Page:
The Okefenokee Swamp is one of the world’s most well preserved freshwater ecosystems and is a system dependent upon rainfall, making it easily susceptible to drought and wildfire – for this reason these vast swamplands have been in a drought for over two years now. The drought has left many of the trails along the 120 mile system of trails inaccessible by maintenance crews, causing an abundance of plant overgrowth. Many of these trails are still blocked by downed trees from the Honey Prairie Fire in April 2011. Fortunately for the swamp, it’s water levels were recently replenished by the upper edge of Tropical Storm Debbie. This storm was moving at a not-so alarming rate of 3-5 mph and brought very heavy rainfall. The Okefenokee Swamp saw anywhere from 3.2 inches of rainfall all the way up to 20.6 inches near it’s southern edge in Florida. Water levels have not been up this high since February of 2010 and its causing for more and more trails to open back up.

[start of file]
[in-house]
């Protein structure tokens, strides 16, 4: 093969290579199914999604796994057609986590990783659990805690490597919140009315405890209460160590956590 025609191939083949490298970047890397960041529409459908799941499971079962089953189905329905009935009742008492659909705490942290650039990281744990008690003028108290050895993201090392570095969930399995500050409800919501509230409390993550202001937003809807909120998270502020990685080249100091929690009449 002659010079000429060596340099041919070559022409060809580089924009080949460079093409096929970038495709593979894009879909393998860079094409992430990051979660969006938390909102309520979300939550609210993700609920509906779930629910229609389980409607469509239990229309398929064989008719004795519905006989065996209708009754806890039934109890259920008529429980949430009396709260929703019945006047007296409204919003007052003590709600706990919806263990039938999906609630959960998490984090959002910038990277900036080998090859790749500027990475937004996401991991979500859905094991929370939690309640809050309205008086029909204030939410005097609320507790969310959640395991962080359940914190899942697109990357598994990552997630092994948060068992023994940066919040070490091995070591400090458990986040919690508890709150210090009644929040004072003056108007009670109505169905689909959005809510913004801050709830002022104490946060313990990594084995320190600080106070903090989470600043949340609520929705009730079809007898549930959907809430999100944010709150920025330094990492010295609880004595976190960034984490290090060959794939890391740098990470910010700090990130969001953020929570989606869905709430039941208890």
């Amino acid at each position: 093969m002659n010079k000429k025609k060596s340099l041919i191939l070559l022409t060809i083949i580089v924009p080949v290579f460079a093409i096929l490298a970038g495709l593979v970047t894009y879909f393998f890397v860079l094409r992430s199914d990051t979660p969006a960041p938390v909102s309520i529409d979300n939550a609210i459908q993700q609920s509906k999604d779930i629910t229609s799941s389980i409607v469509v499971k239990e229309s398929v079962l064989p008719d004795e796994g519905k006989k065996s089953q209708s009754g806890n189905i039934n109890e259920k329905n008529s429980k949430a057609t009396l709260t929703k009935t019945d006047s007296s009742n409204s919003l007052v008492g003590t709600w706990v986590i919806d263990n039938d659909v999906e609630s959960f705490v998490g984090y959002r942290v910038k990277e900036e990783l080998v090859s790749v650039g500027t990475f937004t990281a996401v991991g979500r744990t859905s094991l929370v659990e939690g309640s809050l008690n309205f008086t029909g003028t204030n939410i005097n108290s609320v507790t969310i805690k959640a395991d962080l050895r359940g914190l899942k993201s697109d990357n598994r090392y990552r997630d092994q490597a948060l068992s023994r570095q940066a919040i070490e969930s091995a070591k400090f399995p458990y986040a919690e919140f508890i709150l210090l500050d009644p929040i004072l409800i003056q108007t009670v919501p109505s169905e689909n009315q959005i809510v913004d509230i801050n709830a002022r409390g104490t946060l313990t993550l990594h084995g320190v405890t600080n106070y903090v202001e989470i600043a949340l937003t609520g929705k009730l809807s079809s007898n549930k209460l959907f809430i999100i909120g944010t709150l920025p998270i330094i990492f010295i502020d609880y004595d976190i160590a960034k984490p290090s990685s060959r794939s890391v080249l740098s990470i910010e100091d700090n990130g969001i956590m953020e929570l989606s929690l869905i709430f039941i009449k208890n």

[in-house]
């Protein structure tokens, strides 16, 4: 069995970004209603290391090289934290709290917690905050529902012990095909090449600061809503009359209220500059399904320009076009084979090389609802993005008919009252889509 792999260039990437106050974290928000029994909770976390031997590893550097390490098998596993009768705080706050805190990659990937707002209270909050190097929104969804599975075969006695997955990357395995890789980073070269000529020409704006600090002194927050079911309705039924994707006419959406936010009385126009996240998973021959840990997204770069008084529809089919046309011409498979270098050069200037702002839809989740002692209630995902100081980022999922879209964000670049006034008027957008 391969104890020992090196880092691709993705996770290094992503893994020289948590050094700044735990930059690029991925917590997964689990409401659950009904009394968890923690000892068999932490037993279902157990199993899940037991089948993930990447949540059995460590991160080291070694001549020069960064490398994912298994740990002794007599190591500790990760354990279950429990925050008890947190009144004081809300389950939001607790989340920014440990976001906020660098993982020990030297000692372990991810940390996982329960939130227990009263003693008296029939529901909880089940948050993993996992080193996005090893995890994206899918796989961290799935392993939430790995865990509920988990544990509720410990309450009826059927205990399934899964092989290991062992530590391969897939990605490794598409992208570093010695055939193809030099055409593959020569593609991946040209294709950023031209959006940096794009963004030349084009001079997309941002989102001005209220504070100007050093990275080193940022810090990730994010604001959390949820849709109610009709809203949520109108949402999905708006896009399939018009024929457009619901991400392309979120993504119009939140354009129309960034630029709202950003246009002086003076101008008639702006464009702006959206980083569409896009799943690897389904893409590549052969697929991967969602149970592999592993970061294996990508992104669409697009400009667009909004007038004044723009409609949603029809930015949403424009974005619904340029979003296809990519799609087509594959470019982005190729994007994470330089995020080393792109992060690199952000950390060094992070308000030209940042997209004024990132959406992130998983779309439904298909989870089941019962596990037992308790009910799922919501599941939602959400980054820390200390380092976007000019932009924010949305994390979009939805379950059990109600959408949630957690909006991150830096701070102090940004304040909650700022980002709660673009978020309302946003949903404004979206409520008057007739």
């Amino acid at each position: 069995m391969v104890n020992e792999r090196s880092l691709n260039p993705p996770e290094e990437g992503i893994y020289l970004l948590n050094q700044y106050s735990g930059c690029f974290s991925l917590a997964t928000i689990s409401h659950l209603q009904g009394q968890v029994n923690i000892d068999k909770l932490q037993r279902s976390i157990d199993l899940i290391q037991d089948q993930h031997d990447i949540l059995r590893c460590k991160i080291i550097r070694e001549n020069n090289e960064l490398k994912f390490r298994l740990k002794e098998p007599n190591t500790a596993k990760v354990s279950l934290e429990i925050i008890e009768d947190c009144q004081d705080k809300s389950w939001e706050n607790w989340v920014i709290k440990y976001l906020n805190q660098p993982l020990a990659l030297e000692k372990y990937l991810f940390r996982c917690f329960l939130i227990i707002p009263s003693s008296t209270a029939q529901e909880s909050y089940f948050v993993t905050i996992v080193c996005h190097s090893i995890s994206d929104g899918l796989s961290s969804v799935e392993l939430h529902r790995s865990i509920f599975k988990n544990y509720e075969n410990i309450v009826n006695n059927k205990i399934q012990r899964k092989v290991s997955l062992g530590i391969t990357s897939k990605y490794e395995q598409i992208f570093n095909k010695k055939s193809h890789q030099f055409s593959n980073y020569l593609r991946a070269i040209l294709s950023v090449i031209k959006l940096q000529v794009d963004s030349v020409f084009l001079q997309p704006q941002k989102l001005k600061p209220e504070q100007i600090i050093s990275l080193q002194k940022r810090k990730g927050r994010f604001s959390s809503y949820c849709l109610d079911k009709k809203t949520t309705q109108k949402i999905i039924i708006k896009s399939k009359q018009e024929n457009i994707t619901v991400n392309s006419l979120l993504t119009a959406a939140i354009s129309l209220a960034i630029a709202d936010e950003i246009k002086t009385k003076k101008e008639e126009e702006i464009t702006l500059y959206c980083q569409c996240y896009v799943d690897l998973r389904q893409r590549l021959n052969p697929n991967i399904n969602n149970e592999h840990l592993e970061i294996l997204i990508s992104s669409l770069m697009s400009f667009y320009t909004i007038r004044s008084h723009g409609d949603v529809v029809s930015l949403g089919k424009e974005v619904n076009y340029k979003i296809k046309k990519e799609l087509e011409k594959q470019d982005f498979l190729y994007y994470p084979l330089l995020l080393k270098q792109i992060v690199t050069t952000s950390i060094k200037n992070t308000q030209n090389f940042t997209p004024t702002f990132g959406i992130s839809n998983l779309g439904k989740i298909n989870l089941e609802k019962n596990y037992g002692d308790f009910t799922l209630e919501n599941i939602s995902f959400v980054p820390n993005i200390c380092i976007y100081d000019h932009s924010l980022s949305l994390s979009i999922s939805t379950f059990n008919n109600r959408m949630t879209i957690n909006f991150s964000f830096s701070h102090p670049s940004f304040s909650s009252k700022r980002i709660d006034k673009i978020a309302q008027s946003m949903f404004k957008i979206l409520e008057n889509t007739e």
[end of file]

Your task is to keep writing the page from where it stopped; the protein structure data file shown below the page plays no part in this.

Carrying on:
Now is the perfect time to head over to the swamp and take advantage of one (or more) of their guided tours. With a plethora of knowledge and experience, each guide brings a different perspective to your tour. Whether you take a 90 minute boat ride along the historic Suwanee Canal or a sunset kayak tour to witness the swamps magical golden sunset, you are sure to have an unforgettable experience. 

For more information visit  http://www.fws.gov/okefenokee/ or http://okefenokeeadventures.com/guided-tours/

 

Hay Days in St. Marys

October 7th, 2011 by Mckenzie

Do you want to "Build-A-Scarecrow"?

 Hay Days comes to St. Marys every year at the beginning of October. It is a month of fun activities for fall. The main street in St. Marys, Osborne Street, will be decorated for the season with scarecrows from businesses, individuals and organizations. Each year locals have a great time coming up with the most innovative and creative scarecrows. It seems like the “population” in town  has increased with the new residents and there is hay covering everything! It is a fun way to not only get involved with your community but to also get out and enjoy this great weather.